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Washington’s ethics rules are absolutely bonkers! Take the case of powerhouse lobbyist Don Bonker.
In 2007, to restrict the power of such influence peddlers, Congress passed a reform that prohibits lobbyists from paying lawmakers to go on foreign junkets. So, how is it that Bonker was able to pick up the $15,000 tab for Rep. Jim Sensenbrenner and his wife to enjoy a week long junket to Liechtenstein last February? The answer lies in a loophole that exempts non-profit organizations from the ban on financing congressional trips. So, the Sensenbrenners’ Liechtenstein outing was paid for by the International Management and Development Institute, a non-profit outfit. And who is president of the Institute? Why none other than our man, Don Bonker!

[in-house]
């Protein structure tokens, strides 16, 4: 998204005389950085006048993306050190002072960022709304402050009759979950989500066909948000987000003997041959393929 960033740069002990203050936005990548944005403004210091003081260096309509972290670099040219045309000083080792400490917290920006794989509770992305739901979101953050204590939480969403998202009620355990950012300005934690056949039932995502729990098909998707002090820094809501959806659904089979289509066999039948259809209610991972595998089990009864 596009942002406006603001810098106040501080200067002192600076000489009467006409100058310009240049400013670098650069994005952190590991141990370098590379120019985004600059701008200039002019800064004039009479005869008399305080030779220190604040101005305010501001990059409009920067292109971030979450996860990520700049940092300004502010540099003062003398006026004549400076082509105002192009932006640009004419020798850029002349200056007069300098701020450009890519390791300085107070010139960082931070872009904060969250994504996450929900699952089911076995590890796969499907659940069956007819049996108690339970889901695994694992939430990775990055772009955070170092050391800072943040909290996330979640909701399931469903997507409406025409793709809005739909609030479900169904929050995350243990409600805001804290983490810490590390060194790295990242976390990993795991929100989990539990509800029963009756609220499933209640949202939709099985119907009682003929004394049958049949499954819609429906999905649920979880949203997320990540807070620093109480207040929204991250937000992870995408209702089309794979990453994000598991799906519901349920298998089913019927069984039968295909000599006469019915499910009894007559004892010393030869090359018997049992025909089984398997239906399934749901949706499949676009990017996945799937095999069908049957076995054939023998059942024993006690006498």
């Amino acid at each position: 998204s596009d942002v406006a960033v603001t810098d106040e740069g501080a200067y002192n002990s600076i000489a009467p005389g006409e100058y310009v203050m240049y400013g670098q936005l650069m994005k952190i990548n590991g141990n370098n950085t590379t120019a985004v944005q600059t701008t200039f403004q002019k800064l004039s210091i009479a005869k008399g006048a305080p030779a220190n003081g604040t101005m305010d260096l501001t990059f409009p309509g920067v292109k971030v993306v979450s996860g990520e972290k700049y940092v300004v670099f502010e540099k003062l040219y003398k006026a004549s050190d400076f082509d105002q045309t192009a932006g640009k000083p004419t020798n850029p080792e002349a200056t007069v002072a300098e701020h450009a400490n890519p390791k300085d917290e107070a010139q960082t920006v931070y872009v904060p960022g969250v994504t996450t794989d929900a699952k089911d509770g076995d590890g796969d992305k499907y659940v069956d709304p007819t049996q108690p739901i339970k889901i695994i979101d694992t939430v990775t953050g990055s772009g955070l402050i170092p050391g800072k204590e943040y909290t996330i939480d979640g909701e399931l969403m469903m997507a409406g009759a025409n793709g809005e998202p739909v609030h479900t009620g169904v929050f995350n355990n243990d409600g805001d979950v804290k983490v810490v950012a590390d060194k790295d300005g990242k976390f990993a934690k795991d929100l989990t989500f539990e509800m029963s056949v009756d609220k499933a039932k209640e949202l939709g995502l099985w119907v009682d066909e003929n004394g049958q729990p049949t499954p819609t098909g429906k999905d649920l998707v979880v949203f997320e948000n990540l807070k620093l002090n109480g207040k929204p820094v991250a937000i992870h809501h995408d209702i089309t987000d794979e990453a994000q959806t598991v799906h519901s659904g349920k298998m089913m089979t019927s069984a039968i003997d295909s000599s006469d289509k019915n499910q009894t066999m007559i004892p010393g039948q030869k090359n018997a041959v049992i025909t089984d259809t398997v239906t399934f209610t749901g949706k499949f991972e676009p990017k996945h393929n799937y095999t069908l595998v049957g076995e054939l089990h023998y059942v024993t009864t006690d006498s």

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But, the gaming of the ethics rules is even more bonkers, for the Institute is funded by such European corporations as Deutsche Bank and Lufthansa Airlines. While these corporate interests, which lobby in Washington, could not directly pay for Sensenbrenner’s junket – which included skiing, sumptuous meals, and a tour of the Prince of Liechtenstein’s historic wine cellar – the loophole lets corporations pay for the trip indirectly through the non-profit front group. In return, executives of the corporations were given private têtê-a-têtê with the influential Wisconsin Republican.
Clever, huh? So clever that “Air Bonkers” has paid for five of Sensenbrenner’s trips to Europe. The congressman sees nothing amiss in this backroom financing of his junkets – his staff explains that it’s just a way for “a variety of sources [to] educate congressional leaders on a range of topics.”
So, Sensenbrenner is saying that if you want to educate him on your particular topic, just create a non-profit and fly him to a ski resort in Liechtenstein!
“Ethics Rules for Congress Curb but Don’t End Trips,” The New York Times, December 7, 2009.